News item on New York magazine's website: "The United Nations has a drinking problem, thinks Joseph Torsella, the U.S. ambassador for management and reform at the U.N., who on Monday got a promotion from Captain Buzzkill to admiral by publicly scolding his colleagues for boozing during budget sessions."
We all know that if you drink a lot you become an alcoholic and can't function. This is -- if not God's will and written in the stars, the next best thing -- biologically and genetically determined, irrefutable, and irreversible.
Oh, sometimes tales come down to us from history that seem to defy this indubitable truth. But we can explain them away -- if we try. There was Alexander the Great -- a massive binge drinker -- who conquered the known world. (Cultural note: Alexander was a Macedonian, a culture known for intemperate drinking, unlike the neighboring Greeks, known since antiquity for moderate imbibing.)
Then there was that habitual tippler, Winston Churchill, now regarded by some to have been an alcoholic by contemporary clinical standards, who saved the known world from another would-be conqueror (who was, by the way, a teetotaler). But, well, he was Churchill.
Not so fortunate was Texas Senator John Tower, whose name arose again around the contentious confirmation of Chuck Hagel as Secretary of Defense. Tower was rejected as George (the first) Bush's Secretary of Defense, not because of any positions he took on issues, but because he drank so damn much! True, he had many fellow carousers in the Senate over his career (Tower entered that august body in 1961), but that was then, and now is now. Tower's humiliating temperance pledge to abstain from drinking and to resign if he broke his promise was not enough to save his nomination.
Which brings us back to the Constitutional Convention and drinking in Colonial America, where average per capita consumption was 3-4 times its current level. Alcohol was served and drunk in many state legislatures (like Virginia's -- George Washington was a typical heavy drinker). At the Convention itself, many (most?) participants began the day with a grog (a rum and water or "weak" beer with spices). And, truth be told, they drank throughout the proceedings.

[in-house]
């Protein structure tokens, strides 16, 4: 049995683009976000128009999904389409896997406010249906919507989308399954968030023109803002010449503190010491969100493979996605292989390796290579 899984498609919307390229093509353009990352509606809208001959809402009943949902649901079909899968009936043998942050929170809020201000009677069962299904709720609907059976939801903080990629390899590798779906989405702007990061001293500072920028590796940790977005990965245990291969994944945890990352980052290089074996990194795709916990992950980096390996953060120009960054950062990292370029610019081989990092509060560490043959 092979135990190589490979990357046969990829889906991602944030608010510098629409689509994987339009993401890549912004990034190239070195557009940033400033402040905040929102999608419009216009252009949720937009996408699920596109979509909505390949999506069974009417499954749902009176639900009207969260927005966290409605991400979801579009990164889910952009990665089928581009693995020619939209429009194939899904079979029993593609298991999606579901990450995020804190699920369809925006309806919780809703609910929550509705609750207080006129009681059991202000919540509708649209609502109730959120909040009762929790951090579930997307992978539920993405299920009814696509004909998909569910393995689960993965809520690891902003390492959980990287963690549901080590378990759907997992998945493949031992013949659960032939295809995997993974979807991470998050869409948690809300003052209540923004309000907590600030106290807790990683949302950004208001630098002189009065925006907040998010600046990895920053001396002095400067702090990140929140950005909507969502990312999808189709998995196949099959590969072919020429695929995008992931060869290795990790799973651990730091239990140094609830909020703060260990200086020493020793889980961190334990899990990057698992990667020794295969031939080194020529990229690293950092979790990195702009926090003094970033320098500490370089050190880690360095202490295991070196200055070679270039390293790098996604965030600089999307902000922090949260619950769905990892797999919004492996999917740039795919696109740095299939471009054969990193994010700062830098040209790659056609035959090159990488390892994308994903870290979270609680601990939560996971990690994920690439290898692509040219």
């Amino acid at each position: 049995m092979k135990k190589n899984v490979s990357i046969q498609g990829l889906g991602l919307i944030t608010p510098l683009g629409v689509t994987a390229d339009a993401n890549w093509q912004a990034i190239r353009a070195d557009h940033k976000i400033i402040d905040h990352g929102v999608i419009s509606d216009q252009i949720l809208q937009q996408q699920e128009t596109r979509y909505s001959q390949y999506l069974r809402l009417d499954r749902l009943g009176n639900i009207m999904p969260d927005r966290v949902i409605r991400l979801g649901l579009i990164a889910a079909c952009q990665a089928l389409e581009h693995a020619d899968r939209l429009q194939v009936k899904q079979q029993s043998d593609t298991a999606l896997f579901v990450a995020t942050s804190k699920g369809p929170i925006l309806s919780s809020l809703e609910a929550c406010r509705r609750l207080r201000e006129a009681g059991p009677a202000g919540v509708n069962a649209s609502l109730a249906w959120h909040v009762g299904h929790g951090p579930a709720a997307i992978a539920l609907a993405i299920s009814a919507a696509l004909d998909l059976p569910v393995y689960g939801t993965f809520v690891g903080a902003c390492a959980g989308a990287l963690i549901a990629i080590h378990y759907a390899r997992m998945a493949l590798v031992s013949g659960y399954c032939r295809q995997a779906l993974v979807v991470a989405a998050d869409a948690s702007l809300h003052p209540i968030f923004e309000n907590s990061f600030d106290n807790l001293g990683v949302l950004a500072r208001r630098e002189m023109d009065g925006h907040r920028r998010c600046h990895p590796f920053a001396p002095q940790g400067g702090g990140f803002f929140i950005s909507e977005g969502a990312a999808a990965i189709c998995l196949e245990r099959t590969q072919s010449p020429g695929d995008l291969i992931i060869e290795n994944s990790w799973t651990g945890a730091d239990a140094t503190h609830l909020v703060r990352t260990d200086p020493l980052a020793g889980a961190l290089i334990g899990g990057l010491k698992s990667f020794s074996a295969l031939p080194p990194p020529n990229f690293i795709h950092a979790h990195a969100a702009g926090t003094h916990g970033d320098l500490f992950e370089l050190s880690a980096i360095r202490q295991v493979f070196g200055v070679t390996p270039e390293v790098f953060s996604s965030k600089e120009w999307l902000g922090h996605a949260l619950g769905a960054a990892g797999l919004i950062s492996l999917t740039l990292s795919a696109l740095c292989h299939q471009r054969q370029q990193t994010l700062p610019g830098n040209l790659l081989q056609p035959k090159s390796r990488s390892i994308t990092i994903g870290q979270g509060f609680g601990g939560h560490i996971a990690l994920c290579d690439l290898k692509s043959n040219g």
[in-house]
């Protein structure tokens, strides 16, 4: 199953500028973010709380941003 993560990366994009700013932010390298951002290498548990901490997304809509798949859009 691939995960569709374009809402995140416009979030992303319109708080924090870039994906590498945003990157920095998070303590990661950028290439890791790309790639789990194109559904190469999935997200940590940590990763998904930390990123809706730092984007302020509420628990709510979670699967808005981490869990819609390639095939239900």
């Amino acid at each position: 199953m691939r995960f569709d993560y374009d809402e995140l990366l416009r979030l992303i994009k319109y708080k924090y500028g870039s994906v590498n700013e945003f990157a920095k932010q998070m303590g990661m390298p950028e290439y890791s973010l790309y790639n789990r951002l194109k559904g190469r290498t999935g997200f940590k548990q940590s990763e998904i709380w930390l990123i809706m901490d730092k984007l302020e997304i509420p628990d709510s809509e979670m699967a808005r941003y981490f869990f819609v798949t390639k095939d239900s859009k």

This type of drinking is noted in the musical 1787: We the People, although it is attributed there to a single miscreant. To acknowledge that such behavior was typical is, simply, not possible, and references to the founders' drinking have been literally whitewashed from history. For example, Alonzo Chappel's famous painting of Washington taking farewell from his officers, which took place at a tavern, showed a bottle of alcohol clearly visible on a table. The bottle was painted out of the picture during Temperance and has been "disappeared" ever since.
Oh, here is a list of the booze consumed when 55 delegates to the Convention partied at a tavern two days before they signed off on the Constitution. According to the bill preserved from the evening, they drank 54 bottles of Madeira, 60 bottles of claret, eight of whiskey, 22 of porter, eight of hard cider, 12 of beer and seven bowls of alcoholic punch.
That's more than two bottles of fruit of the vine, plus a few shots and a lot of punch and beer, consumed by every delegate. Clearly, that's humanly impossible. All of these men would have been incapable of functioning at their historic Constitutional duties. (Perhaps it is due to this it-can't-be-true-even-if-it-was attitude that such Constitution lovers as Glenn Beck don't drink.)
And, of course, as written in the stars, in God's judgment book, and in our neurosystems, all of these distinguished patriots would have been addicted alcoholics if they drank anything like that.
 W. J. Rorabaugh, The Alcoholic Republic: An American Tradition. New York: Oxford University Press, 1981.
 Lender, Mark. Drinking in America: A History. New York: Free Press, 1982.
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